Moral of the story? Don't bet the horse until you know the field.

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    Quote Originally Posted by bunchok
    I'm a little late on this recommendation, but I thought I'd chime in with what I ride. It's a Marin Muirwoods, which is one of what Marin calls their "urban" series of bikes. Chromo frame, no severe sloping on the top tube, and decent components for the price. The only downside for some folks, which is actually a plus for me because I ride trails, is the fact is has 26" wheels(lots of tire choices for off road). I made a few upgrades to mine, but it's really a good bike stock.
    That's a nice bike and the chromoly frame makes it even better. I like this bike all around. A hybrid with an alu frame and limited hand positions means it will be a rough ride. The chromoly frame is a must when it comes to buying a hybrid in my opinion. Other hybrids that I would include in this list is the Bianchi Strada and Jamis Coda. In fact, I would prefer either one because of the 700 cc wheels. It's too bad they were beyond the $400.00 dollar limit.

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    Quote Originally Posted by seely
    Despite my best efforts to get people on a road bike, or at least a flatbar roadbike, most people inisist they want a upright hybrid with suspension. Hybrids are designed for people who average 8-10mph, and ride maybe 10mi at a time about 2x a month. They don't withstand daily use, they aren't going to be fast, and they don't hold up to heavy riders.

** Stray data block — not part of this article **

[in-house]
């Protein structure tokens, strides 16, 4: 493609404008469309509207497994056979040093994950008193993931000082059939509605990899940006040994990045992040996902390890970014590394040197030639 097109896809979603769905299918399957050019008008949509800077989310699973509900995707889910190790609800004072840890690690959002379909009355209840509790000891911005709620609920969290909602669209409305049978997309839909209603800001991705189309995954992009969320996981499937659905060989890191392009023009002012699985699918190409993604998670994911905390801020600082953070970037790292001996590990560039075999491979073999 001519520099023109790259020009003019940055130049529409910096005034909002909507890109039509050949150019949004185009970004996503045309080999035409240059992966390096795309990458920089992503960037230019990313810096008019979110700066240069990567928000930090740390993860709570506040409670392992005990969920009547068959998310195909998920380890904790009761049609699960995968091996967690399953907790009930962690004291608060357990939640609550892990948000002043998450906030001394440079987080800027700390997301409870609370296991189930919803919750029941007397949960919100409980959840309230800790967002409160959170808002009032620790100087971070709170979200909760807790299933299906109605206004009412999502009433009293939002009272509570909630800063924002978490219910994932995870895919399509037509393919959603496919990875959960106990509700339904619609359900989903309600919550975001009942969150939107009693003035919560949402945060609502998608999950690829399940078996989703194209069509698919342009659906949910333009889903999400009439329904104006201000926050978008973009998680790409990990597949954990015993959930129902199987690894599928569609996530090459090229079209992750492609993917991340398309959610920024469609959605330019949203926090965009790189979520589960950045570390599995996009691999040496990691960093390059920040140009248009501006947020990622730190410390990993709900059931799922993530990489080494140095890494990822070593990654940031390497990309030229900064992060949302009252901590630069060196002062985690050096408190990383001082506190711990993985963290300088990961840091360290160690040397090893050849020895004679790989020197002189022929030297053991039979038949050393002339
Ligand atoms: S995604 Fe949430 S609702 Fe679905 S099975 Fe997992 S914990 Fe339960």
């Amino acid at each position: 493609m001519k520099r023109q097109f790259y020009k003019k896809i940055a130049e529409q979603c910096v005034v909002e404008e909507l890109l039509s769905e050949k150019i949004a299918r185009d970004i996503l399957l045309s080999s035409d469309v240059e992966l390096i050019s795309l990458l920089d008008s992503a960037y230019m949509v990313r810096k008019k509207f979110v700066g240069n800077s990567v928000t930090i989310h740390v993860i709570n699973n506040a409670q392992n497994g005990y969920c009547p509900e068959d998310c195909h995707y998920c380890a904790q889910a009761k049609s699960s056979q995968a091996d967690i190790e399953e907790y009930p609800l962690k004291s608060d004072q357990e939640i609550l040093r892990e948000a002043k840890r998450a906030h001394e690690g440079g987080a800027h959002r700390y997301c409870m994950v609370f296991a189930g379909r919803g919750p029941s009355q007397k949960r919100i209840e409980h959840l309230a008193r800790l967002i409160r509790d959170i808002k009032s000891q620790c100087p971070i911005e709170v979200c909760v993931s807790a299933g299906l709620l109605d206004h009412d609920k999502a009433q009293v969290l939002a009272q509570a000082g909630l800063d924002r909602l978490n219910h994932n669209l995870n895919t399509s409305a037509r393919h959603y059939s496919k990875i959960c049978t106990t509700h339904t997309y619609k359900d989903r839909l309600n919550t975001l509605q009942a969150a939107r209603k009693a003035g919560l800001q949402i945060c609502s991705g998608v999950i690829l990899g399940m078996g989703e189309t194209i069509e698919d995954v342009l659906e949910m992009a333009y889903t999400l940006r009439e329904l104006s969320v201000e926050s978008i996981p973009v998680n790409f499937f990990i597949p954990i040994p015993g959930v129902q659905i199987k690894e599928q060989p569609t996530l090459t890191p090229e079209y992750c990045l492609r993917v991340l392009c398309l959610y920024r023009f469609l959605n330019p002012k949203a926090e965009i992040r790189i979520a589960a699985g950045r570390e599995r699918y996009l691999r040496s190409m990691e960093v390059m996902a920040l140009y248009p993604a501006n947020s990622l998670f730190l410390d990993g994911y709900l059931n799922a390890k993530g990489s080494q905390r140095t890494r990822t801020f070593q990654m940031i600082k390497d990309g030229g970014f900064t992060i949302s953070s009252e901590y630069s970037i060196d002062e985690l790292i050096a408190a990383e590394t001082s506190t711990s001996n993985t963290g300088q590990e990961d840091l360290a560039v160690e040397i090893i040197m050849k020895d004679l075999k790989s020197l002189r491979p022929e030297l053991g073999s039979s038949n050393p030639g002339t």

Typically, 3 months later they come back tell me they love riding but want a faster bike with no suspension that they can take on group rides, and wind up buying a full out road bike/cyclocross bike/flat bar road bike. Personally I would spend more now and get something nicer and save the cost of buying another bike later, but its your call.
    I agree. I don't hold it against them if they see this suspension on an alu frame. In fact, if they choose an alu frame hybrid, they really ought to look into a suspension seat post or Brooks Champion flyer because it's going to be a rough ride. There would be NO need for suspension of any kind if the frame was made from Reynolds 525.

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    Quote Originally Posted by SuperDave
    I actually started learning what I needed for my desired use. Found something really, really nice at a nearby shop, except it was already owned. Spun it around the block with the owner's permission. Ordered one.

    My Jamis Coda Comp arrived last week, and boy, am I glad I chose to spend the extra cash and get something more narrowly-focused. Now I feel like a genius.

    Moral of the story? Don't bet the horse until you know the field.
    Jamis is the most underrated bike out there. I would prefer the Reynolds frame anyday over a hard alu hybrid from Trek.

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    I ride my TREK 7100 once a week and most of the time, it is more than 20 miles on a gravel bike route. I see nothing wrong with it at all. I've gone at a fair rate of speed, but mostly stay around 10 mph because my wife likes that speed.

    About the frame, isn't the chromoly frame going to be heavier? One of the things I like about my 7100 is the weight. Is it all just a matter of personal opinion? By the way, I weigh 140 lbs., so my weight isn't much of an issue.
    2005 TREK 7100, with matte green/matte parchment gold color, upgraded with Rapid Fire shifters.